I was headed up I-75 the other day and caught sight of a billboard. “Where are you going?” it  asked in these big bold letters. “Heaven or Hell?” I thought, “Umm…Dayton?”

You’ve all seen those signs, right? They’re brilliant. There you are in a car traveling down the highway, obviously going somewhere, when a massive billboard asks where you’re really headed. “What’s your eternal destination, my friend?” And viola! Now you’re sweating not about where to eat lunch but about where to spend eternal life. 

Just think back to the gospel story we’ve all heard a million times. God creates the world with us in it, but we sin and that throws everything for a loop. Now, sadly, our frustrated God has to send Jesus into the world to die for our sin, but if we believe in him, then we get to go to heaven instead of hell. That’s the gospel in a nutshell, right? Maybe.

Back when Sara and I got engaged, we toyed around with the idea of a destination wedding. After all, who wouldn’t want to get married on the Cliffs of Moher? But in the end, we decided on something a bit closer to home. Why? Because of the people. The real “destination” of our wedding wasn’t some dreamy landscape; it was each other and the relationships we had built and would continue to build along the way.

Looking back at this gospel story of ours, then, I wonder if we’re dreaming about a kind eternal “destination wedding” when what we should be longing for is a deeper relationship with God. Consider John 3:16, which you might even know from memory: “For God so loved the world that he gave his only begotten Son that whosoever believes in him should not perish but have everlasting life.” In the past, I’ve always put the emphasis on the latter half of that verse — if we just believe, we’ll have everlasting life. But what if we emphasize the first half instead? All of a sudden the destination changes.

In John 3:16’s original Greek, that little word “so” has quite a different connotation than the one we tend to give it. It’s not trying to tell us how much God loves us, even though God certainly loves us a lot! Instead, what we have here is the manner by which God loves us. The way God loves the world is by sending his Son into the world to die. In fact, Paul says in Philippians 2, this is precisely the way God has always loved and always will.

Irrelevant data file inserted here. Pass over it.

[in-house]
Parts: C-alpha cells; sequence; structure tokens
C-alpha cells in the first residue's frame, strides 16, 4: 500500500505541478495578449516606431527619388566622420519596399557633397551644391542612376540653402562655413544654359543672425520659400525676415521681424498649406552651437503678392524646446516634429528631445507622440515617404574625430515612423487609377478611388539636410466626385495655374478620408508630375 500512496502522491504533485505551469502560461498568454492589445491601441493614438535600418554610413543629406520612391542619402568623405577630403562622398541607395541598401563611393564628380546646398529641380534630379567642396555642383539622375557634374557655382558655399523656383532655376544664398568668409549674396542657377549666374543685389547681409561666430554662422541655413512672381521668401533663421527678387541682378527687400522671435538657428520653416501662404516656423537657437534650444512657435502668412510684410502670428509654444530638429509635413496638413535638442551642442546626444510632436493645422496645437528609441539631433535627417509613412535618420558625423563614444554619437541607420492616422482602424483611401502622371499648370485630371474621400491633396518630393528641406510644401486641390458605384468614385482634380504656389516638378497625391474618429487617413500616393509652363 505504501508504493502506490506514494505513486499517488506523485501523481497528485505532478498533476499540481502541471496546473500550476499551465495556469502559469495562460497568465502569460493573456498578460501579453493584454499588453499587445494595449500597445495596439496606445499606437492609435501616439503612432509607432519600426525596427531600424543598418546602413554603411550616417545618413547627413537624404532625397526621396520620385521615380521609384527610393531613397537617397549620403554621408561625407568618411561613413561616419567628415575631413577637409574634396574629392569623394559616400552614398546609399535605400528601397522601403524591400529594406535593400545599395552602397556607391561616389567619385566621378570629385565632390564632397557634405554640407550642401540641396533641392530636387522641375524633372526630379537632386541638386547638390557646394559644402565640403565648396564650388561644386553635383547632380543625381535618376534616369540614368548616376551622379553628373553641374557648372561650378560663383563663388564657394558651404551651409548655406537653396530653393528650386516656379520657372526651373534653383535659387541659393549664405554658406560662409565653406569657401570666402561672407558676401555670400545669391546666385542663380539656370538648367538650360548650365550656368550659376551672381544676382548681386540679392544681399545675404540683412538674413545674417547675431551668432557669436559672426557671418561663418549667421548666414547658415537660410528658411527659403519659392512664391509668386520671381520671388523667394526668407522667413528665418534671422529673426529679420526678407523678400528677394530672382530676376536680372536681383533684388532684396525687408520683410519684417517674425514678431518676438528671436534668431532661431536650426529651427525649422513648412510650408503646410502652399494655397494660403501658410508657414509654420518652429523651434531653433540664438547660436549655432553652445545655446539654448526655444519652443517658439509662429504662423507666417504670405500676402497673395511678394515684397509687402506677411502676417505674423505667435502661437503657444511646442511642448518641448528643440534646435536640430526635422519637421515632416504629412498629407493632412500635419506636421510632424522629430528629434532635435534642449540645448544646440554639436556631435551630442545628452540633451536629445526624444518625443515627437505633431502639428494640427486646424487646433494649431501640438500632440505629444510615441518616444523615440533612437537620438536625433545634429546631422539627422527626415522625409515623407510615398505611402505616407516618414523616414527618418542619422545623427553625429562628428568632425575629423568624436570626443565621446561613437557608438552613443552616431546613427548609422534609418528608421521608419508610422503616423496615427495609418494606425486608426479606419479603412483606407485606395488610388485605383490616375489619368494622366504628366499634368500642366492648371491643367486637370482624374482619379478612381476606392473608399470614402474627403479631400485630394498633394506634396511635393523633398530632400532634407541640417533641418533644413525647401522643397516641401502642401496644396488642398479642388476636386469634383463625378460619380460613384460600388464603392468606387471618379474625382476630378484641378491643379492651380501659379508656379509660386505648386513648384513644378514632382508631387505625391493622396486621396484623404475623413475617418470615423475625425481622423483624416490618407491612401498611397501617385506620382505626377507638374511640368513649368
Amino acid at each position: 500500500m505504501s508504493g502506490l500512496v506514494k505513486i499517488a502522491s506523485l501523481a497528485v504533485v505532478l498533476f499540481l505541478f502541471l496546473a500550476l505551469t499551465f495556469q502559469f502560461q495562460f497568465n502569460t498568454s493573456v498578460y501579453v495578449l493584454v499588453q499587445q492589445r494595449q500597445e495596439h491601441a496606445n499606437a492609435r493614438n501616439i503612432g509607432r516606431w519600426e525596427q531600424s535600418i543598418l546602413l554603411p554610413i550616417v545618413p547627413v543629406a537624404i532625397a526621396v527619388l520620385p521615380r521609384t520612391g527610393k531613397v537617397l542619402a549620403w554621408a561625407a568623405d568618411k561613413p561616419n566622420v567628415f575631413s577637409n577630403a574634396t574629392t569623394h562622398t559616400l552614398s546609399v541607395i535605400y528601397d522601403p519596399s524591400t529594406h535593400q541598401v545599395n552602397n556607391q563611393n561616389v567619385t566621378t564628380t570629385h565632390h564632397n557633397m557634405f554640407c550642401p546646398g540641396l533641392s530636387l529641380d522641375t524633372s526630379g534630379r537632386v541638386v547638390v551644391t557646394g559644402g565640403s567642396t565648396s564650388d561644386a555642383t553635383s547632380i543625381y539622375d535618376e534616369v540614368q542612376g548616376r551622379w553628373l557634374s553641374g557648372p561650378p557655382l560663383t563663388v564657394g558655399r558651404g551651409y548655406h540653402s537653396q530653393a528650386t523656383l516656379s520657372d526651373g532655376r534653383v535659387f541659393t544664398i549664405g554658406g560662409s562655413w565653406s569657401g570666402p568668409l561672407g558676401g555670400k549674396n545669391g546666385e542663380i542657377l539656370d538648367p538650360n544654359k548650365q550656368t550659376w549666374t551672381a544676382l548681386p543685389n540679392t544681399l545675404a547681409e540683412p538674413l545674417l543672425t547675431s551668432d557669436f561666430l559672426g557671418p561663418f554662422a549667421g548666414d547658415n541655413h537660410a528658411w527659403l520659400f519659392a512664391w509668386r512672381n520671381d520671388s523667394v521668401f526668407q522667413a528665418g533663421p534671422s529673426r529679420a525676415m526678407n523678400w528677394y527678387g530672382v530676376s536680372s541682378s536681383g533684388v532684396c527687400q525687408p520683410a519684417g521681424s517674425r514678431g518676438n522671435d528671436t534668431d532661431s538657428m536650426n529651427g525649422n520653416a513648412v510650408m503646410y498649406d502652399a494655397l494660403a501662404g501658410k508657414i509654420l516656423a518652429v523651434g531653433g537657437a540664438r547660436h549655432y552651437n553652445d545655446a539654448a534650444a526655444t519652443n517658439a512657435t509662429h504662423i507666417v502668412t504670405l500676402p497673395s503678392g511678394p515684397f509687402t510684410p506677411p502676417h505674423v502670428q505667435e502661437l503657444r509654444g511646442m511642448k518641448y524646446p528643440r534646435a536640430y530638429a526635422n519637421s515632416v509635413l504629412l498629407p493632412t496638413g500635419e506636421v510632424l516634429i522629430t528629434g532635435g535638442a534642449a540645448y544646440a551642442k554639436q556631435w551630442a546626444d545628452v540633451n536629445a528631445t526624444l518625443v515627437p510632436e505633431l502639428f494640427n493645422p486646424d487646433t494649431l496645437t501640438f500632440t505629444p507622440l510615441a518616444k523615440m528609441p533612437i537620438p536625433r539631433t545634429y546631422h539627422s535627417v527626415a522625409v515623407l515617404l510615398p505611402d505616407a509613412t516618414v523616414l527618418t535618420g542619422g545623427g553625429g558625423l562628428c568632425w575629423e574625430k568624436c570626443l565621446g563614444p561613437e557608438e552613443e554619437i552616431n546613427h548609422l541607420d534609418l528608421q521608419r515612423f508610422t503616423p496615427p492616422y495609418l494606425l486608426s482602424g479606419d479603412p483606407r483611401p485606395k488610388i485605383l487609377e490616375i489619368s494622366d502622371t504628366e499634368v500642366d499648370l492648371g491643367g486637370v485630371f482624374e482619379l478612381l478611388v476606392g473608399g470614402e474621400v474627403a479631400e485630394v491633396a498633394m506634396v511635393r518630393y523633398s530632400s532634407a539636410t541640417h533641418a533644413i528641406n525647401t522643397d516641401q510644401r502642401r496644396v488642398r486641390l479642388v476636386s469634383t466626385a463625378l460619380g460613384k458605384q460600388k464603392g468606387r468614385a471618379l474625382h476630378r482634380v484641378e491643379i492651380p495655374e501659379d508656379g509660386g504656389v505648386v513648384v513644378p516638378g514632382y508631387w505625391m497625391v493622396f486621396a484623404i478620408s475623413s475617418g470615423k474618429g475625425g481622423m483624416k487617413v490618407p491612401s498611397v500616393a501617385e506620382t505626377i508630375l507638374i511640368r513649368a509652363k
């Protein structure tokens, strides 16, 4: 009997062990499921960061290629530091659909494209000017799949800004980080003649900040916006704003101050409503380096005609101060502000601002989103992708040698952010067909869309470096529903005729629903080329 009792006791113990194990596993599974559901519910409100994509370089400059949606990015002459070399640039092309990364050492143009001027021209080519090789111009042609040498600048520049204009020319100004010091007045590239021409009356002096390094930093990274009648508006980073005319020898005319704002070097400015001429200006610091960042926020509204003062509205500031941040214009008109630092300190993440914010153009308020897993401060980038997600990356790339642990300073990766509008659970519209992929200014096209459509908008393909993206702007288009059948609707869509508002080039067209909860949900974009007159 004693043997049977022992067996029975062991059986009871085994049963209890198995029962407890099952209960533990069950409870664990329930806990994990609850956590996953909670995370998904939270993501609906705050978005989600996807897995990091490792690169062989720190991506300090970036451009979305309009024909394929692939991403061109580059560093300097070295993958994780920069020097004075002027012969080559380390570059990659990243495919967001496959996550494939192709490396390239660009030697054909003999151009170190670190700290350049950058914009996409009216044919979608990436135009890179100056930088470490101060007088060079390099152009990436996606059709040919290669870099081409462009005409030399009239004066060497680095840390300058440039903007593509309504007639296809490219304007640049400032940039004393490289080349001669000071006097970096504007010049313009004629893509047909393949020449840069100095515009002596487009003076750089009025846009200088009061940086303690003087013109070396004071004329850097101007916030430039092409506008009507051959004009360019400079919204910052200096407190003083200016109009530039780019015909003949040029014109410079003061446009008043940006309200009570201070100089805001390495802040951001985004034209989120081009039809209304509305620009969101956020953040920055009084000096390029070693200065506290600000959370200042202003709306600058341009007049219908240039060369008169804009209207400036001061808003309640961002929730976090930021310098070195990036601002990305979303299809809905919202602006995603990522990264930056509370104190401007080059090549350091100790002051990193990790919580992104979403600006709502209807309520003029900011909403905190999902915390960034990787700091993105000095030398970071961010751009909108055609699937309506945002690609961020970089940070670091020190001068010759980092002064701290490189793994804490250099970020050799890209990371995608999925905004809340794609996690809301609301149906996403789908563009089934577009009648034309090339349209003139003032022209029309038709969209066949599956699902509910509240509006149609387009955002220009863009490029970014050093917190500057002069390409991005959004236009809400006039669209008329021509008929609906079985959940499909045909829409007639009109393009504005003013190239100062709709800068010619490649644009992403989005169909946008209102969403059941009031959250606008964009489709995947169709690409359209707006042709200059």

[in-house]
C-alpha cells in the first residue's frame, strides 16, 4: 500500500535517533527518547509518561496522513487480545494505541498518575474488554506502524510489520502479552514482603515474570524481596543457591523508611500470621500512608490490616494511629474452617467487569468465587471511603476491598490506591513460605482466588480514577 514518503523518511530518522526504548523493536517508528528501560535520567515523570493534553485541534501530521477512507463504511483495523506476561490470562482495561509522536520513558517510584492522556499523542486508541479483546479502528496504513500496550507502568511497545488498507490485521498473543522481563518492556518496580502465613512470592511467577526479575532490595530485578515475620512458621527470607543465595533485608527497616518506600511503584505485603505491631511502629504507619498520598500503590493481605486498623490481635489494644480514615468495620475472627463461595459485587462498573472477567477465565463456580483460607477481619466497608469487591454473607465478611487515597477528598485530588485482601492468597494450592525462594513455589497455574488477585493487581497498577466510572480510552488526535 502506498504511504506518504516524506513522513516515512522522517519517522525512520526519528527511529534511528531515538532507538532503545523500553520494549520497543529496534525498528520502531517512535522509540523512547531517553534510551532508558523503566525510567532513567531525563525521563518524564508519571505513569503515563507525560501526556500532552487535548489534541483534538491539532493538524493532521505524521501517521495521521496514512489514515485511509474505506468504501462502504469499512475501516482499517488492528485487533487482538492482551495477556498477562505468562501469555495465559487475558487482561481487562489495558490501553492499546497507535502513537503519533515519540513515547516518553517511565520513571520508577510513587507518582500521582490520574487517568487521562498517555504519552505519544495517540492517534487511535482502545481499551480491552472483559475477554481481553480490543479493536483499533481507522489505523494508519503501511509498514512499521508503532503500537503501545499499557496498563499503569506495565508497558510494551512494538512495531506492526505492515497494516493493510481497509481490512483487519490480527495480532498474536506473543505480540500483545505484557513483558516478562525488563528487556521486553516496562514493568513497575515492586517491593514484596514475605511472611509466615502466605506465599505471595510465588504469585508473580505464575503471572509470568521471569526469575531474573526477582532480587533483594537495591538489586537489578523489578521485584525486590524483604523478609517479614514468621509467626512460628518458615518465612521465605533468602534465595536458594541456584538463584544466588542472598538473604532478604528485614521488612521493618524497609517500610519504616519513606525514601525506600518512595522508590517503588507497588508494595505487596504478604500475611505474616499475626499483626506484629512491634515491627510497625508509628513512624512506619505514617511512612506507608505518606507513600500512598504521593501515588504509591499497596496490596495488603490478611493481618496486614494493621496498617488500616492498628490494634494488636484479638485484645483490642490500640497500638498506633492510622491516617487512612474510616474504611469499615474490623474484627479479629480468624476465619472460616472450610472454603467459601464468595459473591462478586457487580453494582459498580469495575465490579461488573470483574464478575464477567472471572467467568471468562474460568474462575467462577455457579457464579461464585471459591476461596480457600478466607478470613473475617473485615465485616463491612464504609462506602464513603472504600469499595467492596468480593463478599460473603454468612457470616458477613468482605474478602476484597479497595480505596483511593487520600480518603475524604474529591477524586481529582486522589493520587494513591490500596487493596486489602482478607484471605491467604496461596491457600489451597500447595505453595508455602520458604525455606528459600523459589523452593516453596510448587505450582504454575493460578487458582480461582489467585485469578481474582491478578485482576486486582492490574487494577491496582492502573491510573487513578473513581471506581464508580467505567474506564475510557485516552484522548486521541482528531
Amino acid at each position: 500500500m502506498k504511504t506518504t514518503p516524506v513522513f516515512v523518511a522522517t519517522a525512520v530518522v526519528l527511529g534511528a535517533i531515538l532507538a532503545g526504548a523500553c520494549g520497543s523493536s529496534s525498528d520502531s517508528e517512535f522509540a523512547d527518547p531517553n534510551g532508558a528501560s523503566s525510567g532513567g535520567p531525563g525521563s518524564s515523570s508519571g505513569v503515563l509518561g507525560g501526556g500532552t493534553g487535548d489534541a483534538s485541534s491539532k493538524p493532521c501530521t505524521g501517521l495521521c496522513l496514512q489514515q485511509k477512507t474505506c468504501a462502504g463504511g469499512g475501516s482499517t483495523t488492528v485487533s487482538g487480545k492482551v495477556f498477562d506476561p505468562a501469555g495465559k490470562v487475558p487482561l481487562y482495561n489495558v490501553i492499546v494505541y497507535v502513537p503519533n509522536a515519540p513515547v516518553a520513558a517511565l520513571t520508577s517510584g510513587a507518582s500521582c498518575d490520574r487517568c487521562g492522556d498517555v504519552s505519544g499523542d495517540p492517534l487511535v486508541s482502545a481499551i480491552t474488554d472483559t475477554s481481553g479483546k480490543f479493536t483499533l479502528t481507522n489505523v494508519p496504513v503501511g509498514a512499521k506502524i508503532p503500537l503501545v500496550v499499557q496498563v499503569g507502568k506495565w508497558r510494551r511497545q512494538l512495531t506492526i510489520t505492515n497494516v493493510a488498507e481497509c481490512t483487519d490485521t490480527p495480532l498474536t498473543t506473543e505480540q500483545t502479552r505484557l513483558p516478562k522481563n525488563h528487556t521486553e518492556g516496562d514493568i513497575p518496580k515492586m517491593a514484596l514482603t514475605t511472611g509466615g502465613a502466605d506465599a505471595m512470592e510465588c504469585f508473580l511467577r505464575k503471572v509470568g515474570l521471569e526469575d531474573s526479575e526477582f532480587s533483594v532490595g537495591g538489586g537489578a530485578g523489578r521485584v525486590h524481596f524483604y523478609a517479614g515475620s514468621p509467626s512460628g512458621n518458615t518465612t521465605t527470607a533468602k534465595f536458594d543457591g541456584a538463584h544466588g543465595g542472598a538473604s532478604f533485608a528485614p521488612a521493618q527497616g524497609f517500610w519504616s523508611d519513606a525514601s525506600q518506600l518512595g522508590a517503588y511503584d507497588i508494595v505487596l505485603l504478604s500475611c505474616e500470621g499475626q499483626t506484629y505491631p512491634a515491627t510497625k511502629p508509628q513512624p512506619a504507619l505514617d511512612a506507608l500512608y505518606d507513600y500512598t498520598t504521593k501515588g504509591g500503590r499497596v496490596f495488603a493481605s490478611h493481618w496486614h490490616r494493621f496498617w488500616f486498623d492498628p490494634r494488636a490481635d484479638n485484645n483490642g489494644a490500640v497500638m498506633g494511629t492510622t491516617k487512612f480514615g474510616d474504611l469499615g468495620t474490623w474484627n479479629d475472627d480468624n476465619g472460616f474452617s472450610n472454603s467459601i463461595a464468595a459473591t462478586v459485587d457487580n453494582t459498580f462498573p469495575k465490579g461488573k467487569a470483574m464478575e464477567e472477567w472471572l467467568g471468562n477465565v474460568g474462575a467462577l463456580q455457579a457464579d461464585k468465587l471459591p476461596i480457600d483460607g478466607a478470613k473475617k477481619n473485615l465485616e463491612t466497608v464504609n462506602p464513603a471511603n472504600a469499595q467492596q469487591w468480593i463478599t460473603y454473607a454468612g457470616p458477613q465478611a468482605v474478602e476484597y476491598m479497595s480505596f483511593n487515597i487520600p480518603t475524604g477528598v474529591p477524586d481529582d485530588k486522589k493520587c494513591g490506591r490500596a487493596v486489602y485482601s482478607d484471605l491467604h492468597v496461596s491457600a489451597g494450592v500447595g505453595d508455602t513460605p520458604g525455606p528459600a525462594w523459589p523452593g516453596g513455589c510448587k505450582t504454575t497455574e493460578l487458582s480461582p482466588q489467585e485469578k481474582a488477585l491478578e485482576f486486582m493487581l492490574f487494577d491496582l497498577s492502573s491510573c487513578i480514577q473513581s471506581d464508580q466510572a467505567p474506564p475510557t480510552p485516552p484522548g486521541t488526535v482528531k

The earliest pastors and teachers of the church seemed to have a better grasp of this than we do. They insisted that Jesus’ incarnation was always God’s plan from the beginning. Even before God created the heavens and the earth, God planned for the Son of God to become human in Jesus Christ. Why? Because, from the beginning, the real destination of our lives has always been Jesus himself. We were made to be in Christ — truly in communion with him — but to make that possible, God first had to become human. In other words, God had to become incarnate — in us

Maximus the Confessor, one of those early church leaders, put it this way:

“Christ is the great hidden mystery, the blessed goal, the purpose for which everything was created. With his gaze fixed on this goal, God called things into existence. Christ is the point to which providence is tending, together with everything in its keeping and at which creatures accomplish their return to God. He is the mystery which surrounds all ages; in fact, it is for the sake of Christ and for his mystery that all ages exist and all that they contain.”

This is a remarkably different vision of the gospel and eternal life than what we originally spelled out. There Jesus was Plan B, God’s response to our sin. There the incarnation of the Son of God was a sad accident. Maximus, however, insists Jesus was no Plan B. He was always Plan A, and he always will be because being with Jesus was God’s plan from the beginning. When we read John 3:16, we think eternal life simply means heaven. It’s our destination. But Jesus himself defines eternal life a few chapters later as knowing God and the one God sent, Jesus (John 17:3). It’s not heaven. It’s not some celestial city. It’s Jesus.

What does this change? Almost everything. It changes not only how we describe and define heaven and hell. It changes how we understand salvation altogether. We can experience eternal life today, right now. Eternal life — life lived in Christ — is not something reserved only for the future. It’s meant to be part of our lives today.

Over the next few weeks, we’re going to be exploring the ways these early Christian leaders, like Maximus the Confessor, talked about this present taste of eternal life. They understood it as a life in communion with God, one born in prayer and a deep engagement with the scriptures. I hope you’ll join me as we follow their lead.

If you’re interested in these early Christian leaders, whom we call our Church “Fathers” and “Mothers,” and their take on our Christian spirituality, I encourage you to check out the podcast, Mysterion, by Wes Arblaster and Ethan Smith. It’s absolutely brilliant and the source for so much of what we will be talking about over the next few weeks.